Burlington approves mask mandate
BURLINGTON, Vt. (WCAX) - Starting Friday, masks will be required in certain places in Burlington.
Wednesday night, city councilors unanimously supported the decision during a special meeting called for by the mayor. It calls for masks in retail shops and theaters regardless of vaccination status, but proof of vaccination can exempt people from the new rule in restaurants, bars, and gyms. The mandate does not apply to places of worship or schools, which follow separate guidance.
The vote came as crowds tried to convince councilors to their side. “Once these masks don’t work, what’s next is we need to mandate vaccines? As an American, I never thought we’d get to this point and it scares me,” said Mike Gonzoles of Burlington.
“We have a high vaccination rate and that’s fantastic, but it’s clear we need multilayer mitigation strategies during this surge. We’re entering winter when most people are going to spend most time inside. If we don’t protect ourselves and our communities right now, we are failing,” said Jennifer Moore of Burlington.
Councilor Joan Shannon, D-South, says there are good arguments for and against the mandate, but at the end of the day, hospital workers are overwhelmed and it’s up to the community to do what they can. “I don’t agree with people who say it’s their constitutional right to not wear a mask. Is it my constitutional right to not wear a shirt and go to the supermarket?” she said.
Council President Max Tracy, P-Ward 2, says Wednesday’s decision is the result of Governor Phil Scott’s failure to issue a statewide mandate. “We haven’t really seen a change in strategy from the administration and I think it’s particularly upsetting he’s forced municipalities to have meetings like this,” he said.
During the meeting, councilors did acknowledge Vermont Health Commissioner Dr. Mark Levine’s statement about most COVID spread happening through small private gatherings. They say this mandate won’t stop the spread, but will hopefully slow it down.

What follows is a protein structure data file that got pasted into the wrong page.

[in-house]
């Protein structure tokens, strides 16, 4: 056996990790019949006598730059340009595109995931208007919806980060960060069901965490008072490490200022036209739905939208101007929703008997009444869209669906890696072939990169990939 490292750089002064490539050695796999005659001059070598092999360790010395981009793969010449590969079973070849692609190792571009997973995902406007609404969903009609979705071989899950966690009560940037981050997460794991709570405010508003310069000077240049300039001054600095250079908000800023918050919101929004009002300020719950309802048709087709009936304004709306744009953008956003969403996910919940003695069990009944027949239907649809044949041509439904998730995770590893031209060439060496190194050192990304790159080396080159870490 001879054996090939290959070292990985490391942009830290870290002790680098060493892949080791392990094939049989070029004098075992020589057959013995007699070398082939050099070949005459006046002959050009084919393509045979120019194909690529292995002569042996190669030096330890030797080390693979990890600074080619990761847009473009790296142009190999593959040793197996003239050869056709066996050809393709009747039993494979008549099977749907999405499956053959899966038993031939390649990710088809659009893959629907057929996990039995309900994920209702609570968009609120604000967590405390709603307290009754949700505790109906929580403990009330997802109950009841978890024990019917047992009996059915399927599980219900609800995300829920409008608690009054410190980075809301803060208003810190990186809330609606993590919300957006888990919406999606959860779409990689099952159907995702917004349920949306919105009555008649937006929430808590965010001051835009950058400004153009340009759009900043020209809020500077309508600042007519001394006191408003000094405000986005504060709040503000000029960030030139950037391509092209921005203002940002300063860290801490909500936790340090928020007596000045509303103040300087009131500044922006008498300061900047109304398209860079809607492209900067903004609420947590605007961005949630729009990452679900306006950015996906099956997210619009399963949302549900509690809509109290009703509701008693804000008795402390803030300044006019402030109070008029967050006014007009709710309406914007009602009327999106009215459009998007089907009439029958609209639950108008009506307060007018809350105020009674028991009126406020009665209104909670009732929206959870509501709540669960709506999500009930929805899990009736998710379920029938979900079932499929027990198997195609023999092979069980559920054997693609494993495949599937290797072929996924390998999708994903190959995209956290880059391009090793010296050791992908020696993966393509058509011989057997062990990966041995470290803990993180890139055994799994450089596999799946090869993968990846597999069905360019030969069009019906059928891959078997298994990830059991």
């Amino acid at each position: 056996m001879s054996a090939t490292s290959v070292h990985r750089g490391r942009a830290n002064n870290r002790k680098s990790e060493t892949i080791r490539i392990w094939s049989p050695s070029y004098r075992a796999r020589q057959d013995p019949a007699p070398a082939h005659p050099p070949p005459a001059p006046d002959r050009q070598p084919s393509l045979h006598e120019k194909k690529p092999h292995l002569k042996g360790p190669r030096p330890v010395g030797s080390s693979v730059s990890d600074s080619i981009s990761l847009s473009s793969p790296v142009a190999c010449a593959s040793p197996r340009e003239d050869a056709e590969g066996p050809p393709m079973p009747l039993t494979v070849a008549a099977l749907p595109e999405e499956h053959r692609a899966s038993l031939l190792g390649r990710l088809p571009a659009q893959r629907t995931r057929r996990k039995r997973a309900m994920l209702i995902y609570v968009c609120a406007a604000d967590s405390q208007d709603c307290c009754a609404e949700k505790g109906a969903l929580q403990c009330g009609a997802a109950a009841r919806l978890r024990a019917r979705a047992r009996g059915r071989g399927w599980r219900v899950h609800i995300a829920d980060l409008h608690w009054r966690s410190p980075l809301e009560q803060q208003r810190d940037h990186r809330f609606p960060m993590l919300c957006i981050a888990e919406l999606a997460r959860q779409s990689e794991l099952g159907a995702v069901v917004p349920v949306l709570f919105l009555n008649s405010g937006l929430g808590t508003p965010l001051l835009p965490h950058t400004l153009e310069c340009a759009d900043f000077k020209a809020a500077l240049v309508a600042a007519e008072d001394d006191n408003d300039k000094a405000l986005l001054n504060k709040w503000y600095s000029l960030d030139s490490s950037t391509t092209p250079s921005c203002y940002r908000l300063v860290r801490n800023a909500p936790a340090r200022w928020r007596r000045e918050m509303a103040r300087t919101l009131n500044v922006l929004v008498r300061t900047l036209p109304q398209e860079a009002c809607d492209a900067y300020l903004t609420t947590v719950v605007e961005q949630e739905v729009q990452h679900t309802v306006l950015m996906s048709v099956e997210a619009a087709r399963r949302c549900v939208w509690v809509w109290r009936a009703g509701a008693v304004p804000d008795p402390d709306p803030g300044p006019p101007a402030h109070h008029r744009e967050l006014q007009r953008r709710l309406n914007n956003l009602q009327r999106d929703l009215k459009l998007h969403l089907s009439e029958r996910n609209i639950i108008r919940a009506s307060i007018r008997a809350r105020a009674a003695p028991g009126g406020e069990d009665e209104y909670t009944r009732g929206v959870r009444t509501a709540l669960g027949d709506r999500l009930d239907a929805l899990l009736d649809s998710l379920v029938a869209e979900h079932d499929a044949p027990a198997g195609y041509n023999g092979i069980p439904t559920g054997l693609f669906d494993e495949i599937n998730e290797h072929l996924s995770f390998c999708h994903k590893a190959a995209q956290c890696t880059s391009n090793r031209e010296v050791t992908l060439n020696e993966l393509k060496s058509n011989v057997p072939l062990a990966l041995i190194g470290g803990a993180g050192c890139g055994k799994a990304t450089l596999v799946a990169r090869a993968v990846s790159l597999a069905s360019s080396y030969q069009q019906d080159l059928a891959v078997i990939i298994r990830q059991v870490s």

In 30 days, councilors will be required to reconsider the ordinance.
UVM Medical Center President Dr. Stephen Leffler supports masking in indoor public spaces but also encourages people to protect themselves with the vaccine. “The guidance right now we are still following at the hospital is masks and vaccine. But I understand why a policy like that could drive up vaccination rates. So, I’ll finish with anything that gets more people vaccinated in Vermont is a good thing,” he said.
Governor Phil Scott at Tuesday’s media briefing urged people not to get bogged down in the semantics of mask mandates, but rather the fact that masks work and should be worn.
However, are the masks being worn in the places where transmission is likely to be at its highest? Vermont Health Commissioner Dr. Levine says Vermonters underestimate when the masks are most effective -- which is at private events. He says if you had four families over to your home, that is a much more dangerous environment to be in than heading to the supermarket. However, masking in public is advised by the administration and health professionals. Levine says people should voluntarily consider masking up when having others in their home. “I would like people to think about where they may not be wearing masks right now but where the exposure risk might be higher than they might have anticipated even with people they trust and are good friends with and all of that because it’s a time of high virus community transmission,” he said.
Other municipalities have also been weighing in on mandates. Brattleboro, Rutland Town, and Warren have voted to require masks for indoor public spaces, but the town of Hartford has voted not to adopt a community-wide mandate.
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